Trail Guide: Except for the final scramble to the summit, this trail is easy to follow, so there's little risk of getting lost.  As well, it's a popular 13er so there are many people on the trail during weekend days in the summer.  Since parking in the BLRA is so variable, I'll be marking distance from the Mitchell Lake parking area.  From the trailhead follow the Beaver Creek/Mt. Audubon Trail 1.8 miles through pine forest and krumholz to where Beaver Creek splits with Mt. Audubon.  The wooden plaque is worn just about smooth but it's pretty easy to tell you need to turn left here and head up the rocky slope into the bare Alpine.  Although very rocky the trail is well-worn and easy to follow.  Keep an eye out for marmots along the trail.  At 3.8 miles you will be at the base of the last slog up to the summit.  Before heading up take a break and walk about 200' toward the peaks ahead of you for some really fantastic photo opportunities.  The cover photo for this webpage was taken there.  Return to the wood marker and when ready head up the talus field to the summit. One hint, while it looks like the best route up is a straight ahead, in actuality if you look about 50' to the right up the slope you will see some rock 'cairns' (mounds of stones) marking a better path that is not easily seen from the bottom.  Once at the summit you will see several stone shelters to take refuge from the normally howling wind on the divide.  Rest here, snack up, and head back down.  Some people return to the base of the summit where the wind is less to rest and eat on the alpine grasses.  On the return, be very careful of the loose rocks.  I slipped at least a dozen times even using poles.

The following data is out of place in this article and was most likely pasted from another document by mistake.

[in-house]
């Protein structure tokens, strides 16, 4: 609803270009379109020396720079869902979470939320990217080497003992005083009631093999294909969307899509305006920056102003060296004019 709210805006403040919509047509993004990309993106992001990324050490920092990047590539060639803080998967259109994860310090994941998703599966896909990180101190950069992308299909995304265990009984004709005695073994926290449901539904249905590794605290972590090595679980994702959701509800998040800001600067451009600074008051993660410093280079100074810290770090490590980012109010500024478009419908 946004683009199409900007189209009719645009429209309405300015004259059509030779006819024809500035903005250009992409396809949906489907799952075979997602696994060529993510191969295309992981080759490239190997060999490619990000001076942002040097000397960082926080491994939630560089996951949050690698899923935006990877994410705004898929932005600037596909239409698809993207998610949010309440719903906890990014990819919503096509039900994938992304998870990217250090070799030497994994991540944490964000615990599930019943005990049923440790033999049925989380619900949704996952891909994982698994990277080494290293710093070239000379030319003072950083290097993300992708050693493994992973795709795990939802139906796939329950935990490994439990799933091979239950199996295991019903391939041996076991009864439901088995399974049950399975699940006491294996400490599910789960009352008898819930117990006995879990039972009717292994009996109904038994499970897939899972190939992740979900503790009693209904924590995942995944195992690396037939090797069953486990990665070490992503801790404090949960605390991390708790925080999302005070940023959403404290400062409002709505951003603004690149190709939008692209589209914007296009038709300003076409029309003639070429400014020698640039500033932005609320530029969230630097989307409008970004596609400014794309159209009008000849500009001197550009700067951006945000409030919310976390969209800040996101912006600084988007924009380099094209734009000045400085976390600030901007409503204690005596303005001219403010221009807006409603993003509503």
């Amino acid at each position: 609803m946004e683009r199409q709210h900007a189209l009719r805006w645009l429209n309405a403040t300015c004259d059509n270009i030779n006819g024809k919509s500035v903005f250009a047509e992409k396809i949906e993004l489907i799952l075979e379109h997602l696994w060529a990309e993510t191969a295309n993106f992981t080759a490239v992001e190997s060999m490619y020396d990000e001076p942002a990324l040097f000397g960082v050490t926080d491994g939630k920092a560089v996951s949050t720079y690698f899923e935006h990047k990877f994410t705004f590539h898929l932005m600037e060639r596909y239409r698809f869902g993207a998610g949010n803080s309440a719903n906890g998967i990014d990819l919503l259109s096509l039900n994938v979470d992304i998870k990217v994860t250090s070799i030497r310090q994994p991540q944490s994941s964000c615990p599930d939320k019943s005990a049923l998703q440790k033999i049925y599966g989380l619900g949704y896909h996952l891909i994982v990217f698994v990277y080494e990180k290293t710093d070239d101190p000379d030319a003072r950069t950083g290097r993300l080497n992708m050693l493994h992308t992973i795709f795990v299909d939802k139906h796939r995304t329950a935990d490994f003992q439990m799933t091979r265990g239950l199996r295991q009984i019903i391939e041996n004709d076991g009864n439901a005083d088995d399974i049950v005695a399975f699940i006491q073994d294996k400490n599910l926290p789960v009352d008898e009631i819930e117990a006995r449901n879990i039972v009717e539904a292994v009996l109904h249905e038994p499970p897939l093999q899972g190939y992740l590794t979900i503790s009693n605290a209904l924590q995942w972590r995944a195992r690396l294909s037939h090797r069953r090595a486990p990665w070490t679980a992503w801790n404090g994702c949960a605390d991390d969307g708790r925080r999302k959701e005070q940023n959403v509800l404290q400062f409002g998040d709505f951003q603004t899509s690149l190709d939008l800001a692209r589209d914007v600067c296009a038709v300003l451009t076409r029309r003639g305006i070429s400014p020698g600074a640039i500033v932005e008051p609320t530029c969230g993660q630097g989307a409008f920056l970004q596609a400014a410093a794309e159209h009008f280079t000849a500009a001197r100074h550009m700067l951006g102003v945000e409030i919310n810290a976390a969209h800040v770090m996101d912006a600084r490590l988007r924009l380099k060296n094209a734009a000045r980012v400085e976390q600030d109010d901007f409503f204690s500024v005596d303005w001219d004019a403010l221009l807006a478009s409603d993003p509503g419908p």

Map Resources: US Forest Service (Ward)

Après Hike:  As I reentered the pine forest on my return I was happy to know I was close to completing a great hike, but realized I still had a mile of trail and a mile of asphalt to my car.  My new daypack, loaded with gear, poles and my digital SLR was feeling very heavy.  Which reminded me of one of my favorite Left Hand craft beers, 400 Pound Monkey IPA.  Left Hand is named for Chief Niwot, also known as Left Hand, who with his people, left the Boulder Valley peacefully when the white man came to the area.  But, as he left he put a curse on Boulder saying, "People, seeing the beauty of this valley will want to stay, and their staying will be the undoing of the beauty."  As you are standing atop Mt. Audubon you can easily spot Niwot Ridge just beyond Brainard Lake and Left Hand Reservoir.  Left Hand Brewing is located near downtown Longmont, a short drive northeast of Boulder.

Picnicking: Many beautiful options with tables and grills around Brainard Lake and Lake Mitchell parking area.

Restrooms:  Plenty at parking lot and trailhead.

Dog Friendly: Yes.

Cell Service: None.